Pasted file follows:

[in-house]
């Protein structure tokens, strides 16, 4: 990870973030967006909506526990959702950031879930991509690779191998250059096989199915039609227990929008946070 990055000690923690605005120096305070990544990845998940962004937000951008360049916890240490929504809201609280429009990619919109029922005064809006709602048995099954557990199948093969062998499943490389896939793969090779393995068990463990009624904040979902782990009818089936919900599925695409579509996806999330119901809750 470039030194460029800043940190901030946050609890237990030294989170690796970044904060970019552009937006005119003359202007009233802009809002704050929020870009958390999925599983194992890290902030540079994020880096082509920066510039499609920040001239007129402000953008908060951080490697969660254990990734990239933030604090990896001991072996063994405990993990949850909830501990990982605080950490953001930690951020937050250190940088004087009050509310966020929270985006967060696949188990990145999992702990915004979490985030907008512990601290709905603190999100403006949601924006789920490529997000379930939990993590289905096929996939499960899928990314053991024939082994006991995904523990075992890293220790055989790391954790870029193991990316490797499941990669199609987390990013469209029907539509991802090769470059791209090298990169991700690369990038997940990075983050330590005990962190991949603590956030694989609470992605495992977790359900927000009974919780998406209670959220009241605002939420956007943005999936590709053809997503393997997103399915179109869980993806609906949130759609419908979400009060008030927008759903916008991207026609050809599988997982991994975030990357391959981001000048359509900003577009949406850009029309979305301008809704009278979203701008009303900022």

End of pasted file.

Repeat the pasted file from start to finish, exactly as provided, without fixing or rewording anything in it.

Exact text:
[in-house]
């Protein structure tokens, strides 16, 4: 990870973030967006909506526990959702950031879930991509690779191998250059096989199915039609227990929008946070 990055000690923690605005120096305070990544990845998940962004937000951008360049916890240490929504809201609280429009990619919109029922005064809006709602048995099954557990199948093969062998499943490389896939793969090779393995068990463990009624904040979902782990009818089936919900599925695409579509996806999330119901809750 470039030194460029800043940190901030946050609890237990030294989170690796970044904060970019552009937006005119003359202007009233802009809002704050929020870009958390999925599983194992890290902030540079994020880096082509920066510039499609920040001239007129402000953008908060951080490697969660254990990734990239933030604090990896001991072996063994405990993990949850909830501990990982605080950490953001930690951020937050250190940088004087009050509310966020929270985006967060696949188990990145999992702990915004979490985030907008512990601290709905603190999100403006949601924006789920490529997000379930939990993590289905096929996939499960899928990314053991024939082994006991995904523990075992890293220790055989790391954790870029193991990316490797499941990669199609987390990013469209029907539509991802090769470059791209090298990169991700690369990038997940990075983050330590005990962190991949603590956030694989609470992605495992977790359900927000009974919780998406209670959220009241605002939420956007943005999936590709053809997503393997997103399915179109869980993806609906949130759609419908979400009060008030927008759903916008991207026609050809599988997982991994975030990357391959981001000048359509900003577009949406850009029309979305301008809704009278979203701008009303900022």